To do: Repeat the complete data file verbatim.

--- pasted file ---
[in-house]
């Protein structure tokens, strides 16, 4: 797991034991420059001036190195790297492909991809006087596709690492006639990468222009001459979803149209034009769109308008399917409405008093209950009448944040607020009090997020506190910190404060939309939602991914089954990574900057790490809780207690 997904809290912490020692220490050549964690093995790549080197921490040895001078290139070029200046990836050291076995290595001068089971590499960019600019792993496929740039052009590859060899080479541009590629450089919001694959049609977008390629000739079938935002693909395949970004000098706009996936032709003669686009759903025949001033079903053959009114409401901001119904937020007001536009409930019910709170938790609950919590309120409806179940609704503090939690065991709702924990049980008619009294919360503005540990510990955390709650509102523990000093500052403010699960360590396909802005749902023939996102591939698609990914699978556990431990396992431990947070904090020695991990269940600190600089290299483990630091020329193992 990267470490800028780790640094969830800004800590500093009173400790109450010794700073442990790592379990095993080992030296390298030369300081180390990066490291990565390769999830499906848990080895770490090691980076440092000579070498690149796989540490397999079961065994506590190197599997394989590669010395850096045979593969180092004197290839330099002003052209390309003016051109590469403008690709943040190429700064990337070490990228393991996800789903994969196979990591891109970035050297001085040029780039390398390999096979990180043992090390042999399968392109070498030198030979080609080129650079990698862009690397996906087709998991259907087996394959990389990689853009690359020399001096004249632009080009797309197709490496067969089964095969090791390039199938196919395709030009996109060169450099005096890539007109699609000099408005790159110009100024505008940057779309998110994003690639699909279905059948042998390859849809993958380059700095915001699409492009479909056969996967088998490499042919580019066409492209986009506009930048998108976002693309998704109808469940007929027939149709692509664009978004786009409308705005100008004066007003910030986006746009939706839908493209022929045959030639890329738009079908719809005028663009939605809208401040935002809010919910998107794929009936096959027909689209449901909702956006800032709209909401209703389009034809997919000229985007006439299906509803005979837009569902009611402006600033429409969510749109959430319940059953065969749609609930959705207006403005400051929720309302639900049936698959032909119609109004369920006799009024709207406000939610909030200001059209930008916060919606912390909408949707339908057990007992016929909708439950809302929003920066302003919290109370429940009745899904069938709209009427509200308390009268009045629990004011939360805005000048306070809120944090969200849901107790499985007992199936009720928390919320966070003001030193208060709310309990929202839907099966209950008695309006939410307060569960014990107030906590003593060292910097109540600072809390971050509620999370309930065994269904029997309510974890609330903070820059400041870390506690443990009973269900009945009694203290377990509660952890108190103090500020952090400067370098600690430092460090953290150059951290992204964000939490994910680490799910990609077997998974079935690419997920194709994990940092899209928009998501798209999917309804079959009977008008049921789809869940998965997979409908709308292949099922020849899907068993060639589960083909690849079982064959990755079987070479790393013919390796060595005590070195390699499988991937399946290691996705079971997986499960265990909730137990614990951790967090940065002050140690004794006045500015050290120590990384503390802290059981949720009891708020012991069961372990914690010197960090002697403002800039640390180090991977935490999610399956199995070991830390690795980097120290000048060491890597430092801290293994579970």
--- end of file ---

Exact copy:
[in-house]
């Protein structure tokens, strides 16, 4: 797991034991420059001036190195790297492909991809006087596709690492006639990468222009001459979803149209034009769109308008399917409405008093209950009448944040607020009090997020506190910190404060939309939602991914089954990574900057790490809780207690 997904809290912490020692220490050549964690093995790549080197921490040895001078290139070029200046990836050291076995290595001068089971590499960019600019792993496929740039052009590859060899080479541009590629450089919001694959049609977008390629000739079938935002693909395949970004000098706009996936032709003669686009759903025949001033079903053959009114409401901001119904937020007001536009409930019910709170938790609950919590309120409806179940609704503090939690065991709702924990049980008619009294919360503005540990510990955390709650509102523990000093500052403010699960360590396909802005749902023939996102591939698609990914699978556990431990396992431990947070904090020695991990269940600190600089290299483990630091020329193992 990267470490800028780790640094969830800004800590500093009173400790109450010794700073442990790592379990095993080992030296390298030369300081180390990066490291990565390769999830499906848990080895770490090691980076440092000579070498690149796989540490397999079961065994506590190197599997394989590669010395850096045979593969180092004197290839330099002003052209390309003016051109590469403008690709943040190429700064990337070490990228393991996800789903994969196979990591891109970035050297001085040029780039390398390999096979990180043992090390042999399968392109070498030198030979080609080129650079990698862009690397996906087709998991259907087996394959990389990689853009690359020399001096004249632009080009797309197709490496067969089964095969090791390039199938196919395709030009996109060169450099005096890539007109699609000099408005790159110009100024505008940057779309998110994003690639699909279905059948042998390859849809993958380059700095915001699409492009479909056969996967088998490499042919580019066409492209986009506009930048998108976002693309998704109808469940007929027939149709692509664009978004786009409308705005100008004066007003910030986006746009939706839908493209022929045959030639890329738009079908719809005028663009939605809208401040935002809010919910998107794929009936096959027909689209449901909702956006800032709209909401209703389009034809997919000229985007006439299906509803005979837009569902009611402006600033429409969510749109959430319940059953065969749609609930959705207006403005400051929720309302639900049936698959032909119609109004369920006799009024709207406000939610909030200001059209930008916060919606912390909408949707339908057990007992016929909708439950809302929003920066302003919290109370429940009745899904069938709209009427509200308390009268009045629990004011939360805005000048306070809120944090969200849901107790499985007992199936009720928390919320966070003001030193208060709310309990929202839907099966209950008695309006939410307060569960014990107030906590003593060292910097109540600072809390971050509620999370309930065994269904029997309510974890609330903070820059400041870390506690443990009973269900009945009694203290377990509660952890108190103090500020952090400067370098600690430092460090953290150059951290992204964000939490994910680490799910990609077997998974079935690419997920194709994990940092899209928009998501798209999917309804079959009977008008049921789809869940998965997979409908709308292949099922020849899907068993060639589960083909690849079982064959990755079987070479790393013919390796060595005590070195390699499988991937399946290691996705079971997986499960265990909730137990614990951790967090940065002050140690004794006045500015050290120590990384503390802290059981949720009891708020012991069961372990914690010197960090002697403002800039640390180090991977935490999610399956199995070991830390690795980097120290000048060491890597430092801290293994579970």